Image Credit: Oli Scarff/Getty Images
T-Mobile made a great deal of fuss over its flexible ‘uncarrier’ contracts back in March – clearly separating the cost of the call plan and the handset – but now it’s taking the idea one step further by dropping the upfront cost of the handset altogether.
In what it describes as an “unparalleled” promotion, T-Mobile subscribers will be able to pick up a flagship device such as the HTC One, Samsung Galaxy S4 and iPhone 5 for free. The network operator is then adding most, if not all of the difference to the regular monthly instalments that consumers need to pay to actually own the handset.
There’s some savings to be made here, but it’s essentially just another payment plan. Accept the upfront cost and the user benefits from lower device payments. Forgo the down payment entirely, however, and subscribers have to accept that most of the savings will be added on to their final monthly bill.
As The Verge reports, to put the price difference in perspective the Samsung Galaxy S4 costs $149.99 up-front alongside a $20 monthly fee for two years. Or, a total of $629.99. Under the new $25 tier, with no up-front cost, that comes to $600 exactly. Other handsets, such as the iPhone 5, offer even more negligible discounts.
The promotion is also compatible with T-Mobile’s JUMP! program, enabling consumers to upgrade after six months to a new handset. The catch, however, is that T-Mobile takes subscribers’ existing handsets back, nullifying the payments made up until that point.
“The number of reasons not to switch to T-Mobile this summer is ZERO,” John Legere, president and chief executive officer of T-Mobile US said. “Adding Zero Down in addition to JUMP!, and Simple Choice with no contract is all about making wireless work for consumers and shaking up this industry.”
The scheme is described as a promotion, so it’s fair to assume that it will only run for a short period of time. All of the new monthly payment amounts are listed below – if you’re strapped for cash but looking to switch to a new carrier in the US, this could be a viable option.
- Samsung Galaxy S4 – $25
- Samsung Galaxy Note II – $27
- Samsung Galaxy S III – $22
- Xperia Z from Sony – $25
- iPhone 5 – $27
- Nokia Lumia 925 – $20
- Nokia Lumia 521 – $5
- BlackBerry Q10 – $25
- HTC One – $25
- Samsung Galaxy Tab 2 10.1 – $20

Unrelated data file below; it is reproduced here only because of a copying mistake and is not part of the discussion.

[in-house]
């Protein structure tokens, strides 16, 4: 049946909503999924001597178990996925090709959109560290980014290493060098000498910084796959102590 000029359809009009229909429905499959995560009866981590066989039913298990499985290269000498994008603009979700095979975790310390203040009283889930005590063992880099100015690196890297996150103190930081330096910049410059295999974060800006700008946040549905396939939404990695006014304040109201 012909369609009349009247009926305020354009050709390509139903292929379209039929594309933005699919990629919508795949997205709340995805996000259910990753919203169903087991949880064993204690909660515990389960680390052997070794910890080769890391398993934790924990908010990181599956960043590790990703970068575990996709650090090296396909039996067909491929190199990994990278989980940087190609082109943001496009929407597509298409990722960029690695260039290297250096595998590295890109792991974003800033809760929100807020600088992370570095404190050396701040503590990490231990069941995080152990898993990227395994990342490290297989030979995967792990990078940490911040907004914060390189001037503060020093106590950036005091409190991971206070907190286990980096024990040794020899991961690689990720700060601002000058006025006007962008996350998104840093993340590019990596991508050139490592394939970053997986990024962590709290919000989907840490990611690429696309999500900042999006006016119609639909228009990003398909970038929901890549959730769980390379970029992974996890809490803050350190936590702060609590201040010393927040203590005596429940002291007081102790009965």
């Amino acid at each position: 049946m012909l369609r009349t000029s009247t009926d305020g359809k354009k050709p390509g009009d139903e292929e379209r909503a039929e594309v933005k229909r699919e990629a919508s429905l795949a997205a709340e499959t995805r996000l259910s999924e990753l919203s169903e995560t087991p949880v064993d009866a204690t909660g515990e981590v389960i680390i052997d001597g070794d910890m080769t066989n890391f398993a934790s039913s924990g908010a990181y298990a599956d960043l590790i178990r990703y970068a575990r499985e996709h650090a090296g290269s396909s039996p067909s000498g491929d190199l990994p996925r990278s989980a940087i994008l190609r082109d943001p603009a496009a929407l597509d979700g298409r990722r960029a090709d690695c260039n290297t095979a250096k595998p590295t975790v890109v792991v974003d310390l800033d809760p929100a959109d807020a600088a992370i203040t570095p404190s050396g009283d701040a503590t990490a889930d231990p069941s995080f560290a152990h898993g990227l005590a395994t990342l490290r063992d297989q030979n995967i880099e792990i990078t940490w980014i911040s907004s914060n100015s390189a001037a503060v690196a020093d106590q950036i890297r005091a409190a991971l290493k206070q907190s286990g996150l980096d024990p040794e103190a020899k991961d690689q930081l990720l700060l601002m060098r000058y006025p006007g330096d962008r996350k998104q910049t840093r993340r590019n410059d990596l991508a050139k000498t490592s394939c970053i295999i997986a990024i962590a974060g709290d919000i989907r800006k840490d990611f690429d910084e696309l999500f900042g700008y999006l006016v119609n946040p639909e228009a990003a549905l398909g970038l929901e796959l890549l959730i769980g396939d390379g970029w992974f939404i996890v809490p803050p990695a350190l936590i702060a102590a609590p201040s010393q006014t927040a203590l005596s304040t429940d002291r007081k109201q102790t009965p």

Image Credit: John Moore/Getty Images
Jason Farago: The notoriously ugly Penn station has a chance to be reborn, but here are 10 termini which need no beautification at all
Bitcoin, the digital coin with a questionable past, is gaining ground as a legitimate currency, trading at $32 a share last week
Dale doesn’t exactly look like an international crypto-criminal. He’s soft-spoken, baby-faced, and a senior at an Ivy League college. But every couple of weeks the political science major logs onto the Silk Road, an online black market that has been described as an “amazon.com of drugs” to buy wholesale quantities of “molly” (also known as MDMA, a particularly “pure” form of ecstasy), LSD and magic mushrooms. Some of these will be for his personal use, and the rest he’ll flog to less tech-savvy classmates at a mark-up of up to 300%. On a good weekend, he can net a profit of around $2,500. It’s a more lucrative sideline than waiting tables.
While Dale prices his party favours in dollars, he pays for them the only way you can pay for anything on the Silk Road: by using Bitcoins, an untraceable digital currency founded in 2008 by the pseudonymous “Satoshi Nakomoto”. Despite persistent efforts to uncover his identity, little is known about Nakamoto: he’s the Banksy of the internet. Or, rather, he was. Nakomoto disappeared without a trace in 2011, after telling a developer “he’d moved on to other things”. Bitcoin itself, however, shows no signs of vanishing: in the past two months it more than doubled its value against the dollar and after reaching an all-time high last Wednesday, it has been trading at above $32 a share.
Unless you’re a major tech geek or a regular patron of the shadowy computer underworld known as the dark web, you’ve probably never heard of – let alone used – Bitcoins. But below the “real” economy of legal tender and federal reserves, Bitcoins fuel a shadow economy that connects students, drug dealers, gamblers, dictators and anyone else who wants to pay for something without being traced. It has found a niche as the currency of internet vice, digital “pieces of eight” for modern-day pirates.
Despite these unsavoury associations, Bitcoin is increasingly winning a place on the internet as a legitimate currency, albeit one that will probably never quite shake off its dodgy past. Bitcoin is part of a gradual, technological shift in the way we think about money. It poses a tangible threat to centralised banking and the guardians of fiat money. Bitcoin won’t knock off the dollar any time soon; the euro can sleep easy. But it is clearly a force to be reckoned with. Bitcoin has become the world’s best performing currency, with its value spiking 130% just this year.
Bitcoins, unlike the cash you have in your pocket, are finite. There are currently 10.8m Bitcoins in the system, and this will cap out at 21m coins by the year 2140, according to market research firm ConvergEx. Limiting supply has been a major plus for Bitcoins, and a major reason why prices have gone up.
If you want to buy Bitcoins you simply go to an online exchange service such as Bitinstant and convert your local currency into the virtual money. These are then stored in a “wallet”, which functions as a sort of online bank account. You can then go and spend these anywhere that takes Bitcoins to buy anything from socks to drugs.
The Bitcoin network is structured like a guerilla movement: it is decentralised, controlled by its users rather than governments. This means it is (theoretically, at least) anonymous, and that, unlike credit cards and PayPal, which block payments from a number of countries, it enables instant payments to anyone, from anywhere in the world. That’s why criminals love it and why some online retailers do, too. It’s money without any kind of safety net below it. There’s no legislation to protect your investment and you can’t protest fraud.